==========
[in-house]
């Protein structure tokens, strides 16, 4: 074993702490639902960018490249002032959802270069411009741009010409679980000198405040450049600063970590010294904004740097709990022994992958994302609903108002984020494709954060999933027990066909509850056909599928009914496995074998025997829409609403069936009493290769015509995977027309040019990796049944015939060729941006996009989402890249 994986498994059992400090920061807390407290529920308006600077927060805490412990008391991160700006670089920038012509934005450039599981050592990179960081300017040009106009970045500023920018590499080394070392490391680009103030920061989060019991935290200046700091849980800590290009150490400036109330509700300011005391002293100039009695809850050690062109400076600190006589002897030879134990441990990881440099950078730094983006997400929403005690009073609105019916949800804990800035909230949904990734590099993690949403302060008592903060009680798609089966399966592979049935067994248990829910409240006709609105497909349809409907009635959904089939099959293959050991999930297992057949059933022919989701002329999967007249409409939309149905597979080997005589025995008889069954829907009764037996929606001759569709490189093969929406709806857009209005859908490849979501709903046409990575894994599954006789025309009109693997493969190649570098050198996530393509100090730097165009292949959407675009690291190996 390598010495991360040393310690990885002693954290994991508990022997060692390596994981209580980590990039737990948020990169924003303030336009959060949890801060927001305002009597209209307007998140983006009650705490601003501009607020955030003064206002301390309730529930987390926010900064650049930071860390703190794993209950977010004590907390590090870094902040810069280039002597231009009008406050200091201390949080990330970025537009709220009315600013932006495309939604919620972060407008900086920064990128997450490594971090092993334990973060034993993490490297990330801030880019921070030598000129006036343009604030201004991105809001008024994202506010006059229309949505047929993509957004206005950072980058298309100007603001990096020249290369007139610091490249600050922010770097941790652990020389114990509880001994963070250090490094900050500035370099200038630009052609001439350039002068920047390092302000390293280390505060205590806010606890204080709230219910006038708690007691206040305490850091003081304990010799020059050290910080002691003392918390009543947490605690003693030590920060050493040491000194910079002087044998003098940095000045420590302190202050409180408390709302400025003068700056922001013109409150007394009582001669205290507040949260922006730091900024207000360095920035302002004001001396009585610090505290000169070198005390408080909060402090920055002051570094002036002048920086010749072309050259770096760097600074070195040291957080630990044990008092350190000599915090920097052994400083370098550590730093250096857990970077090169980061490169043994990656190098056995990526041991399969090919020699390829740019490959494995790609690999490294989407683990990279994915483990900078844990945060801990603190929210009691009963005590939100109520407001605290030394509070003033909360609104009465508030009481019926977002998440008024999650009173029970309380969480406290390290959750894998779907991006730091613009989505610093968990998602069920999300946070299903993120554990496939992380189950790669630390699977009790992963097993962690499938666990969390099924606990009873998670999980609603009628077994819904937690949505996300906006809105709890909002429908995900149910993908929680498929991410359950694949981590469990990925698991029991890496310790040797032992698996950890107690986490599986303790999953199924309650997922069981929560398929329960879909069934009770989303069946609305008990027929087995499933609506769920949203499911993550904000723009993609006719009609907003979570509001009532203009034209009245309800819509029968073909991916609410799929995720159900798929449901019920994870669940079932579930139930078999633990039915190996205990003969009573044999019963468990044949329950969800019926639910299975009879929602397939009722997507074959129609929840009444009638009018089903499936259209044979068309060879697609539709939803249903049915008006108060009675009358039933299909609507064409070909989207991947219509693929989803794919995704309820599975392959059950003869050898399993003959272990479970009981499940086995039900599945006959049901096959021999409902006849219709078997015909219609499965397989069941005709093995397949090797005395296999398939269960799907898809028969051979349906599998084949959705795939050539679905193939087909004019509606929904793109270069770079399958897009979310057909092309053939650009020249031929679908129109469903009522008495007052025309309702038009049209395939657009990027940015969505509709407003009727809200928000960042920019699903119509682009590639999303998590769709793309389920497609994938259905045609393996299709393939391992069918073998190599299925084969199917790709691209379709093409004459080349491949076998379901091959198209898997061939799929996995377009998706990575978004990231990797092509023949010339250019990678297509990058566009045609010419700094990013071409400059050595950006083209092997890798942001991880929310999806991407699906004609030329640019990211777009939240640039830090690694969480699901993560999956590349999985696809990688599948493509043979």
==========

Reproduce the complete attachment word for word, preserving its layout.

[in-house]
């Protein structure tokens, strides 16, 4: 074993702490639902960018490249002032959802270069411009741009010409679980000198405040450049600063970590010294904004740097709990022994992958994302609903108002984020494709954060999933027990066909509850056909599928009914496995074998025997829409609403069936009493290769015509995977027309040019990796049944015939060729941006996009989402890249 994986498994059992400090920061807390407290529920308006600077927060805490412990008391991160700006670089920038012509934005450039599981050592990179960081300017040009106009970045500023920018590499080394070392490391680009103030920061989060019991935290200046700091849980800590290009150490400036109330509700300011005391002293100039009695809850050690062109400076600190006589002897030879134990441990990881440099950078730094983006997400929403005690009073609105019916949800804990800035909230949904990734590099993690949403302060008592903060009680798609089966399966592979049935067994248990829910409240006709609105497909349809409907009635959904089939099959293959050991999930297992057949059933022919989701002329999967007249409409939309149905597979080997005589025995008889069954829907009764037996929606001759569709490189093969929406709806857009209005859908490849979501709903046409990575894994599954006789025309009109693997493969190649570098050198996530393509100090730097165009292949959407675009690291190996 390598010495991360040393310690990885002693954290994991508990022997060692390596994981209580980590990039737990948020990169924003303030336009959060949890801060927001305002009597209209307007998140983006009650705490601003501009607020955030003064206002301390309730529930987390926010900064650049930071860390703190794993209950977010004590907390590090870094902040810069280039002597231009009008406050200091201390949080990330970025537009709220009315600013932006495309939604919620972060407008900086920064990128997450490594971090092993334990973060034993993490490297990330801030880019921070030598000129006036343009604030201004991105809001008024994202506010006059229309949505047929993509957004206005950072980058298309100007603001990096020249290369007139610091490249600050922010770097941790652990020389114990509880001994963070250090490094900050500035370099200038630009052609001439350039002068920047390092302000390293280390505060205590806010606890204080709230219910006038708690007691206040305490850091003081304990010799020059050290910080002691003392918390009543947490605690003693030590920060050493040491000194910079002087044998003098940095000045420590302190202050409180408390709302400025003068700056922001013109409150007394009582001669205290507040949260922006730091900024207000360095920035302002004001001396009585610090505290000169070198005390408080909060402090920055002051570094002036002048920086010749072309050259770096760097600074070195040291957080630990044990008092350190000599915090920097052994400083370098550590730093250096857990970077090169980061490169043994990656190098056995990526041991399969090919020699390829740019490959494995790609690999490294989407683990990279994915483990900078844990945060801990603190929210009691009963005590939100109520407001605290030394509070003033909360609104009465508030009481019926977002998440008024999650009173029970309380969480406290390290959750894998779907991006730091613009989505610093968990998602069920999300946070299903993120554990496939992380189950790669630390699977009790992963097993962690499938666990969390099924606990009873998670999980609603009628077994819904937690949505996300906006809105709890909002429908995900149910993908929680498929991410359950694949981590469990990925698991029991890496310790040797032992698996950890107690986490599986303790999953199924309650997922069981929560398929329960879909069934009770989303069946609305008990027929087995499933609506769920949203499911993550904000723009993609006719009609907003979570509001009532203009034209009245309800819509029968073909991916609410799929995720159900798929449901019920994870669940079932579930139930078999633990039915190996205990003969009573044999019963468990044949329950969800019926639910299975009879929602397939009722997507074959129609929840009444009638009018089903499936259209044979068309060879697609539709939803249903049915008006108060009675009358039933299909609507064409070909989207991947219509693929989803794919995704309820599975392959059950003869050898399993003959272990479970009981499940086995039900599945006959049901096959021999409902006849219709078997015909219609499965397989069941005709093995397949090797005395296999398939269960799907898809028969051979349906599998084949959705795939050539679905193939087909004019509606929904793109270069770079399958897009979310057909092309053939650009020249031929679908129109469903009522008495007052025309309702038009049209395939657009990027940015969505509709407003009727809200928000960042920019699903119509682009590639999303998590769709793309389920497609994938259905045609393996299709393939391992069918073998190599299925084969199917790709691209379709093409004459080349491949076998379901091959198209898997061939799929996995377009998706990575978004990231990797092509023949010339250019990678297509990058566009045609010419700094990013071409400059050595950006083209092997890798942001991880929310999806991407699906004609030329640019990211777009939240640039830090690694969480699901993560999956590349999985696809990688599948493509043979």